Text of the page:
Thursday, November 16, 2017

On importing horror

I've often called my flagship setting DARK•HERITAGE (and for that matter, many other settings I've worked on over the years) "dark fantasy", which I call a fusion of sword & sorcery with horror themes and tone.  Sword & sorcery is usually (and rightly) seen as a fantastical evolution of the old swashbuckling stories, not unlike what Robert E. Howard wrote for Oriental Stories and other similar publications.  These were clearly heavily influenced by not only the swashbuckling stories by the likes of Alexandre Dumas and Rafael Sabatini (both of which you should read if you haven't; and then find some movies based on their best works and watch them too.  I recommend the Richard Lester Three and Four Musketeers as well as the Stewart Grainger Scaramouche and the Errol Flynn Captain Blood.)  Layering in some overt horror influences and a more horror tone gives us dark fantasy.  I've often kind of see-sawed back and forth between emphasizing the horror and emphasizing the swashbuckling action.  A few movies and books (and even one whole setting, for a different fantasy game) get the vibe pretty well: 1999's The Mummy, later, Van Helsing (although it's admittedly not a very good movie, even though it's exactly the right vibe), the Solomon Kane movie, and pretty much the entirety of the Warhammer setting—especially WHRPG compared to WHFB.

Anyway, this is pretty intriguing to me in the wake of the CULT OF UNDEATH project, which of course heavily utilizes horror themes and a horror tone—but which is still very much a D&D game, and not a horror game.  Well; the material on which it's based is, at least; I'd probably run it much more like a horror game than the Paizo playing community would.  And then, of course, I stumbled across this post just today.  It specifically references the failed Dark World Universe, but the implications are intriguing for someone who likes exploring the limits between action and horror in his gaming, like I do.  Here's a small quote from the post:
To my mind, the chief problem was the idea of taking a classic horror movie icon like the Mummy and putting it in a non-horror movie. 
2017's The Mummy was a high-budget action movie, with planes, and explosions, and Tom Cruise, and action, and chases, and spectacular special effects, and all the things that were suspiciously missing from almost all of the other Mummy movies that came before it. Even the excellent 1999 Mummy with Brendan Fraser, which was sort of a mix of action and horror, played up the horror more than the action most of the time. But the sequel inverted that formula, and suffered greatly as a result. 
My proposal is to make a shared Universal horror universe (I'll call it DU2) that is focused not on big-budget action flicks, but which is focused on medium-budget horror movies. Stop swinging for the fences, and concentrate on hitting singles and doubles, and you'll have a franchise that will be going for decades. 
I'm not completely sure I agree, but I'm not completely sure that I disagree either.  The problem with the newer Mummy, which wasn't really that bad of a movie wasn't that it was more of an action movie than a horror movie.  The problem with it was that it had boring characters that you didn't care about and who had no chemistry with each other.  It tried to be clever and cute like the Brendan Frasier one did, but it was forced and painfully unfunny when it tried.  In other words, it was probably poorly cast, the screenplay needed some polish, and the director needed to coax some chemistry out of the characters.  Had those things happened, I seriously doubt that we'd be comparing it unfavorably to the earlier mummy movies.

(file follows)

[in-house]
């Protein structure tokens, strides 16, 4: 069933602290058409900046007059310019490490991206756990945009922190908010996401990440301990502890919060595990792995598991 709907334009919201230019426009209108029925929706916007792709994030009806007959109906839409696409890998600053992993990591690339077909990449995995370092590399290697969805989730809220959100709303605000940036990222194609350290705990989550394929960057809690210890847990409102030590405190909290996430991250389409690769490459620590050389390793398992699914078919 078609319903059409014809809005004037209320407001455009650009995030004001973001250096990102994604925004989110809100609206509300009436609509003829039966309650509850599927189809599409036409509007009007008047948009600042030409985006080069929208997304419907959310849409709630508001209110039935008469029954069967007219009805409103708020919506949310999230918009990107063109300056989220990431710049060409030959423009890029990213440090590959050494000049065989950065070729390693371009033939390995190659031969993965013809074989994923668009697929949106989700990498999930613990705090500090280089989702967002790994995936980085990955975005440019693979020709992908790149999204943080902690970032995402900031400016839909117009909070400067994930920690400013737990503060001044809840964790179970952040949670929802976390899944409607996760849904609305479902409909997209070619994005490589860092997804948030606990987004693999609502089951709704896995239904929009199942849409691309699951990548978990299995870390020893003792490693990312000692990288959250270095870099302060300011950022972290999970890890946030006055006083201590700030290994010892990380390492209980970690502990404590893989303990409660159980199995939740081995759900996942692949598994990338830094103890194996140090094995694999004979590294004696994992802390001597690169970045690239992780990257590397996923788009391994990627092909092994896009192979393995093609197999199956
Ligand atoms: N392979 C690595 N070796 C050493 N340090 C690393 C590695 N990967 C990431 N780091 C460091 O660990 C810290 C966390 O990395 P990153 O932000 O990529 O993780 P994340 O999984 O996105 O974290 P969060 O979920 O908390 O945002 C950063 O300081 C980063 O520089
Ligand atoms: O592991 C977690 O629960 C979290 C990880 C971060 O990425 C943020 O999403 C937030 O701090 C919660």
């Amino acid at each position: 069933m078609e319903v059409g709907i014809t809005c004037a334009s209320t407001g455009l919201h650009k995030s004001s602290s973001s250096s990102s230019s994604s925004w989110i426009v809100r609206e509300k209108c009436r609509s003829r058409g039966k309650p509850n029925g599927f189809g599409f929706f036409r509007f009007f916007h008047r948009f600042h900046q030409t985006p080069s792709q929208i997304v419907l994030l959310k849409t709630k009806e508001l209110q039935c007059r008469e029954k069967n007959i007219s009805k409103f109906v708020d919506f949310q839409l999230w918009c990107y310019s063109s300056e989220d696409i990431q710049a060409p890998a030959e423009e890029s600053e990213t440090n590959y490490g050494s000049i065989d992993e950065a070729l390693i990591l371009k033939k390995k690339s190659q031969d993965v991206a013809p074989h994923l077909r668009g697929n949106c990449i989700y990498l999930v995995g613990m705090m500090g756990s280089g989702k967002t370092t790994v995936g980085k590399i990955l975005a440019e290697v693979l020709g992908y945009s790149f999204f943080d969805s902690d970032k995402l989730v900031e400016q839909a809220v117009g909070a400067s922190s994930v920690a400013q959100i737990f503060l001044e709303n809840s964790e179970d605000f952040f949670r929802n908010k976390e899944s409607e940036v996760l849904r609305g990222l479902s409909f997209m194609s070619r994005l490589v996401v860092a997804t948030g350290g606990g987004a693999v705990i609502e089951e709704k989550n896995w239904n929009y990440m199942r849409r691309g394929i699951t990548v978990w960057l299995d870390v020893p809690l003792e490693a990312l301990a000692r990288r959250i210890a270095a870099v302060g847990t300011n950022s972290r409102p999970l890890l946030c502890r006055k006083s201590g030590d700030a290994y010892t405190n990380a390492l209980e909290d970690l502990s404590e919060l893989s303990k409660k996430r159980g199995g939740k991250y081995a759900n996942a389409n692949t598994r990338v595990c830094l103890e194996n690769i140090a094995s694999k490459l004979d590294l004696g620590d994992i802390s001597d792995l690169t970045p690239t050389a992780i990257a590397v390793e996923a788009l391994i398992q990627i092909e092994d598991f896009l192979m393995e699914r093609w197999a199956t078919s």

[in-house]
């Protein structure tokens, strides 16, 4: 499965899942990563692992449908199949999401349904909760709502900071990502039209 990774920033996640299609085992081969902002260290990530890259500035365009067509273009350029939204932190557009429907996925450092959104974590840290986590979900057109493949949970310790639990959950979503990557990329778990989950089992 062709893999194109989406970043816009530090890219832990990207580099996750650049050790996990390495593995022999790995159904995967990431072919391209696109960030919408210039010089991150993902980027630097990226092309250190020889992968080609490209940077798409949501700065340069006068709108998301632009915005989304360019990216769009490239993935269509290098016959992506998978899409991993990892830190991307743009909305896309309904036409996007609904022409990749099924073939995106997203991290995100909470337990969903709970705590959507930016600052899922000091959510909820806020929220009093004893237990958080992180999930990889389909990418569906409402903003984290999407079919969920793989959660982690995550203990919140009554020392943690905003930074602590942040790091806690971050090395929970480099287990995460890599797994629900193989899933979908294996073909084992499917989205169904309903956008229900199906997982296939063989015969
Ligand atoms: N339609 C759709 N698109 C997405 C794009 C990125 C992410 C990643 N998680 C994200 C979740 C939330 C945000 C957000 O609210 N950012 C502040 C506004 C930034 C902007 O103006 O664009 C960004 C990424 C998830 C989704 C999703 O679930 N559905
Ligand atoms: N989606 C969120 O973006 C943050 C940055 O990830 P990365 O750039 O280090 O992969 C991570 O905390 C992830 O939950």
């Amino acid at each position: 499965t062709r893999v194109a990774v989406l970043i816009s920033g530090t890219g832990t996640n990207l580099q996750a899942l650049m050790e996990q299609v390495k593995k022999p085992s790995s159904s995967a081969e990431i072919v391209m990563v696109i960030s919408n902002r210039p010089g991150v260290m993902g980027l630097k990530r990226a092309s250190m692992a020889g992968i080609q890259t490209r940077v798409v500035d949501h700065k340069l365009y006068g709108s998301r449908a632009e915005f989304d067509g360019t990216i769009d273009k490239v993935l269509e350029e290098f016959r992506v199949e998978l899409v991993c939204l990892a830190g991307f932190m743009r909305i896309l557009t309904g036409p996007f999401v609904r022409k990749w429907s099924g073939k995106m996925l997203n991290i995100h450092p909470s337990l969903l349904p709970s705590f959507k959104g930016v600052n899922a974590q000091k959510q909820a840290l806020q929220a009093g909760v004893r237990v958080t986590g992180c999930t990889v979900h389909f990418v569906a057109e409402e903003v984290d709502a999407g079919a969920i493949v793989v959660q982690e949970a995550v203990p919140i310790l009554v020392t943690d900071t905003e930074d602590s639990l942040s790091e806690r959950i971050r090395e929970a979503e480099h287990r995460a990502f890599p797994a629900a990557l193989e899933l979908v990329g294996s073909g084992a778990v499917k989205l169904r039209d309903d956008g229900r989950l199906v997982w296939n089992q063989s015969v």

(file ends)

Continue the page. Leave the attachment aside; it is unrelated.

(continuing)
Although that does gel quite well with the notion of "don't try to create a major blockbuster; just create a good movie, and that means attention to details and craftsmanship."  The same is true for a game.  Honestly, I don't know that it matters too much if it's more action or more horror or if it swings back and forth between them from session to session, so much so that it matters that the game is well run and well played.  I've come to the inevitable conclusion after many years of being a gamer that the biggest, fatal flaw; the hubris of the designers of 3e (and beyond) was trying to make a game that would be resistant to bad-GMing.  There's no such thing.  The only really good games are those run by good GMs and played in by good players, who are more or less on the same page about what makes the game enjoyable, so they're not tearing it apart by trying to go too many different directions at once.

Now; you can have adequate games without that.  But you'll never have really great ones.  That requires some skill as GM and player, and it requires some chemistry between you and your friends that you're playing with.

Anyway, some of the other advice for building a monster movie franchise given at the link above is also good advice for running a longer term campaign that focuses on horror themes, so I recommend reading the whole thing.  Good stuff.

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